My uncle has PD and started taking LDN in September 2002. For years we insisted it stopped his progression but he always told us he could feel progression. His PD is progressing slowly so maybe the LDN is helping in that respect. None of us can deny that he is progressing any longer as his tremors are throughout his body. I called Dr Bihari and he told me that he discovered a few years ago that sadly LDN does not halt Parkinson's like he hoped it would. His other PD patients also progressed he said. My uncle still takes LDN but it does not work for PD like it does for MS. My husband with PPMS has not experienced one brand new symptom since he started LDN in September 2002.
Mary and Sam, sometimes PD symptoms are caused by Lyme
The new kid on the block is Borrelia Burgdorferi (Bb) and some of us have looked at it for a long time as possibly the bug that opens the door for all the other infections to enter the system. Lyme disease has become a buzzword in the alternative medical field.
Many patients with MS, ALS, Parkinson’s disease, autism, joint arthritis, chronic fatigue, sarcoidosis and even cancer are infected with Borrelia burgdorferi. But is the infection causing the illness or is it an opportunistic infection simply occurring in people weakened by other illnesses.
Conditions most commonly seen with Lyme disease include Alzheimer's disease, amyotrophic lateral sclerosis (ALS), chronic fatigue syndrome (CFS), fibromyalgia, irritable bowel syndrome, lupus, rheumatoid arthritis, scleroderma, multiple sclerosis (MS), Parkinson's disease and various autoimmune disorders.
Borrelia Burgdorferi(Bb) tends to infect the B-lymphocytes and other components of the immune system which are responsible for creating the antibodies, which are then measured by an ELISA test or Western Blot test. Since antibody production is greatly compromised in infected individuals, it makes no sense to use these tests as the gold standard or benchmark for the presence of Bb (7). We also are aware that in endemic areas in the US up to 22% of stinging flies and mosquitoes (2, 8, 9,10) are carriers of Bb and co-infections. In South East Germany and Eastern Europe, 12 % of mosquitoes have been shown to be infected. Also many spiders, flees, lice and other stinging insects carry spirochetes and co-infections.
Making the history of a tick bite a condition for a physician to be willing to even consider the possibility of a Bb infection seems cynical and cruel.
To use conventional diagnostic tests such as the Western Blot, one has to think in paradoxes: the patient has to be treated with an effective treatment modality first before the patient recovers enough to produce the antibodies, which then are looked for in the test. A positive Western Blot proves that the treatment given worked to some degree.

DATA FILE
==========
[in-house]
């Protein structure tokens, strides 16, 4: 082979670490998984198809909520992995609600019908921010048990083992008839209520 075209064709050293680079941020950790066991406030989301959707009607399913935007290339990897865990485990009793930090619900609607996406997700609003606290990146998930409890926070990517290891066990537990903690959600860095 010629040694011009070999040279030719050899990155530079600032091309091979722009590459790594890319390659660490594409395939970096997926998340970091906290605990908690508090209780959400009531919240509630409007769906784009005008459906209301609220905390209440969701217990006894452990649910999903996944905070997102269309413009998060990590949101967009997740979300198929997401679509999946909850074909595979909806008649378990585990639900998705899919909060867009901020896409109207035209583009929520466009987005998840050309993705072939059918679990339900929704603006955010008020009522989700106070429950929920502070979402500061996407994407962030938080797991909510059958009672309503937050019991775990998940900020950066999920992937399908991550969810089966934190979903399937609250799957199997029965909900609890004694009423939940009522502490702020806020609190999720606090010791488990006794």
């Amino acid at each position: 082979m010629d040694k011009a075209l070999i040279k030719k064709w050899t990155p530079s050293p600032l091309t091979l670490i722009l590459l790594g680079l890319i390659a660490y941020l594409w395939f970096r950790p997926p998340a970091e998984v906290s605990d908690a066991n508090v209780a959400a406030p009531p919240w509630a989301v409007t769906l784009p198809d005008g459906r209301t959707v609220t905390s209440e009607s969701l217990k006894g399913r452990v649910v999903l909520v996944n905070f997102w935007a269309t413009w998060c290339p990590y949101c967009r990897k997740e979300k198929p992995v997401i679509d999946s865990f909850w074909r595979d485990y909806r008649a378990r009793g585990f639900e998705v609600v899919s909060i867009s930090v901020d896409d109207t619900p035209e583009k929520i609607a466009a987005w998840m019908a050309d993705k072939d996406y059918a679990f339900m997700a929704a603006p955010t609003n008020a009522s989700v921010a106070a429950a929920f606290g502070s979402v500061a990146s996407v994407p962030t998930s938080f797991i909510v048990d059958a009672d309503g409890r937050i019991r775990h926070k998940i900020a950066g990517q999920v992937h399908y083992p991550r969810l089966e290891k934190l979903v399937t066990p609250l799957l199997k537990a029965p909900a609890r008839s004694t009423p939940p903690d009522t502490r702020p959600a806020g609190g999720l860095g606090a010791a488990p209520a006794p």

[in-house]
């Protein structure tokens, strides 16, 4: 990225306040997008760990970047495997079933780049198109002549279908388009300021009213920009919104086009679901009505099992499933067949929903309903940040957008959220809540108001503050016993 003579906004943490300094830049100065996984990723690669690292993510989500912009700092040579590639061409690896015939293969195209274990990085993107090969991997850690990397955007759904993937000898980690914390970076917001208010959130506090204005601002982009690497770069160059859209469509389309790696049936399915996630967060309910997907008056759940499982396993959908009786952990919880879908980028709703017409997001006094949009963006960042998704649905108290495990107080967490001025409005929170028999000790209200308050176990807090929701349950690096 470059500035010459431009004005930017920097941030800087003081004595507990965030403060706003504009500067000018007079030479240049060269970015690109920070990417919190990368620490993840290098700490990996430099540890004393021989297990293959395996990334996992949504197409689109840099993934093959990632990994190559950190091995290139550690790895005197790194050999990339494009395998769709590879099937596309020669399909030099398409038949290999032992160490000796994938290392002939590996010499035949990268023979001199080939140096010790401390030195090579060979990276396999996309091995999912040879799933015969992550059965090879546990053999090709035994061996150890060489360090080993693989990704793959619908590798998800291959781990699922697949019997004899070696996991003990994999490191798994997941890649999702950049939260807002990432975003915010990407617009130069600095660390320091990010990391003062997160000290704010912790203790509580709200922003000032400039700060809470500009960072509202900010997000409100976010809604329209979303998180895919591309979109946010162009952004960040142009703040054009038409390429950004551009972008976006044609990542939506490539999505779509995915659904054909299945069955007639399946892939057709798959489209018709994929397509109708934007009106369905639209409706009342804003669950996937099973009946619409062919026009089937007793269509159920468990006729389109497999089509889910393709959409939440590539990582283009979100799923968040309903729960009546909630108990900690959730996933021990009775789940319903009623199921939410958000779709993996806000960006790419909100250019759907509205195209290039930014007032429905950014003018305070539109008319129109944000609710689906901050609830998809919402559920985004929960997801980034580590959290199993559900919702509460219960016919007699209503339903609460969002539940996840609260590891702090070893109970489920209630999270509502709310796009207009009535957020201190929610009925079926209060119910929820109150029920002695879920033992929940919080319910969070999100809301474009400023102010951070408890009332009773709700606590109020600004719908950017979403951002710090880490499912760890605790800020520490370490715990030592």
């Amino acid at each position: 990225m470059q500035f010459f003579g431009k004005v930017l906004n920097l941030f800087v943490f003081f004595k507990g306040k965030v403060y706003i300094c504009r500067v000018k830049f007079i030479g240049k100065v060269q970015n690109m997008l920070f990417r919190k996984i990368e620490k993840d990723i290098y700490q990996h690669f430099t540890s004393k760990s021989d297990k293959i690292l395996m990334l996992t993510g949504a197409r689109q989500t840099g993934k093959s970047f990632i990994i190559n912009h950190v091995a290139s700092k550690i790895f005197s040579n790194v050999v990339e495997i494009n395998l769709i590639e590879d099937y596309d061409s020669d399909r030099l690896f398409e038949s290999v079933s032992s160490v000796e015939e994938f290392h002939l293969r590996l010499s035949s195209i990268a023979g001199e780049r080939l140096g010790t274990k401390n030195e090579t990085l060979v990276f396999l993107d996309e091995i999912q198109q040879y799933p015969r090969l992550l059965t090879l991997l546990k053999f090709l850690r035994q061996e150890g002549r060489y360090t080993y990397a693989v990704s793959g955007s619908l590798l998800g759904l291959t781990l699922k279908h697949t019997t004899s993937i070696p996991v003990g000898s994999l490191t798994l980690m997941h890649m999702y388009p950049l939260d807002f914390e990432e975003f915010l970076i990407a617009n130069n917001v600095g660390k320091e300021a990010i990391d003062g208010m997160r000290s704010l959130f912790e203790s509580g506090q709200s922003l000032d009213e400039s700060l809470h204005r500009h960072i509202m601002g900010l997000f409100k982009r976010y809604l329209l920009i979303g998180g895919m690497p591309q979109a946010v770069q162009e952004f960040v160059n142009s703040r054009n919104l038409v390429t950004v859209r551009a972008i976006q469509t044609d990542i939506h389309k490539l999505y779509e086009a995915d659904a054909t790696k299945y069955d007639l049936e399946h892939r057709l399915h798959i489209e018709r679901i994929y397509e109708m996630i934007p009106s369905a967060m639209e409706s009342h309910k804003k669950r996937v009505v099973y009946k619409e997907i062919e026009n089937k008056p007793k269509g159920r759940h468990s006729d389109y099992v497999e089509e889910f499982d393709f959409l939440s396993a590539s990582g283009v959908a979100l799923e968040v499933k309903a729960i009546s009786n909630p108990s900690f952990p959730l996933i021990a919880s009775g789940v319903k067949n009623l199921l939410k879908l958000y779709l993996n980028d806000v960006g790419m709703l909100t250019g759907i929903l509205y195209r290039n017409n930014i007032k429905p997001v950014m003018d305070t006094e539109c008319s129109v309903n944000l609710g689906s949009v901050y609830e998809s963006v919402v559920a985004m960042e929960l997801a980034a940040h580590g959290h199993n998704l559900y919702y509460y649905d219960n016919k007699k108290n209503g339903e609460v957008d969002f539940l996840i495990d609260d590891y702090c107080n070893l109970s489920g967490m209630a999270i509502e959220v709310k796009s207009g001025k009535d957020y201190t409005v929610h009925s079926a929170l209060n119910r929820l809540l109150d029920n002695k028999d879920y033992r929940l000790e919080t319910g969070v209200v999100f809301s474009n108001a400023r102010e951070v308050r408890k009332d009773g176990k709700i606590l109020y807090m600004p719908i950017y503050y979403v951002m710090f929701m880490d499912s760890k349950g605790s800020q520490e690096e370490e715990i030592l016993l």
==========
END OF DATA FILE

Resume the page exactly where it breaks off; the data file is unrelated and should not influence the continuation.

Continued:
A negative Western Blot does not and cannot prove the absence of the infection.
Having taken another route altogether, we have recognized the following:
Today many if not most Americans are carriers of the infection. Most infected people are symptomatic, but the severity and type of the symptoms varies greatly. The microbes often invade tissues that had been injured: your chronic neck pain or sciatica really may be a Bb infection. The same may be true for your chronic TMJ problem, your adrenal fatigue, your thyroid dysfunction, your GERD and many other seemingly unrelated symptoms.
In most places the diagnosis of an active Bb infection is made only, if the symptoms are severe, persistent, obvious.
BEST LYME DIAGNOSTIC TOOL. FIND A DOCTOR WITH THE BRADFORD VARIABLE PROJECTION MICROSCOPE in or around your city.
Bradford High Resolution Microscopy
(Bradford Variable Projection Microscope): Both the cyst and spirochete forms in the three different morphologies are easily identified with resolutions less than 0.1 micron with concurrent magnification of 10,000x utilizing dark-field and phase contrast modes.
Comparison of Tests: High Resolution Microscopy is the most reliable test........ PCR, Western Blot and ELISA are the LEAST reliable with up to 80% false-negatives (CDC Guidelines).
Comparison of Detection Methods
The Centers for Disease Control (CDC) in Atlanta, Georgia, has issued guidelines for Lyme patients, advising them of a recommended protocol in attempting to establish whether Lyme disease is present or not. Doctors have been instructed by these guidelines to obtain an ELISA test first, which, under the best circumstances, identifies only 40-50% of those who actually have Lyme disease. An ELISA should NOT be used as a screening test due to the unreliable results. The guidelines then state that, if the ELISA test is positive, doctors are to perform the Western Blot test. This procedure allows many cases of Lyme disease to be missed, therefore patients are not being identified or properly treated. The CDC guidelines also state which specific bands on a nitrocellulose strip are to be used in considering a test positive. When the list of bands was developed, certain bands specific for Lyme disease were not included. When these bands are positive, they confirm exposure to the causative organism, but it is mistakenly reported to the doctor and patient as a "negative test." Many borderline tests are reported to patients as being negative and many positive tests are reported to be "false-positive" because doctors are not familiar with reading test results, nor with the multiple symptoms that can occur in a person with Lyme disease.
Solution to Detection Problem
The Bradford High Resolution Blood Morphology imaging, known as Bradford Variable Projection Microscope of both Lyme spirochete and cyst forms have proven to be highly accurate.
The various cyst forms are found in B-cells, eosinophils, basophils, with and without the spirochete.
The detection of Lyme disease by the Bradford High Resolution Microscope is highly correlated with the Fluorescent Antibody Test (FDA-licensed Bowen Laboratories, Florida)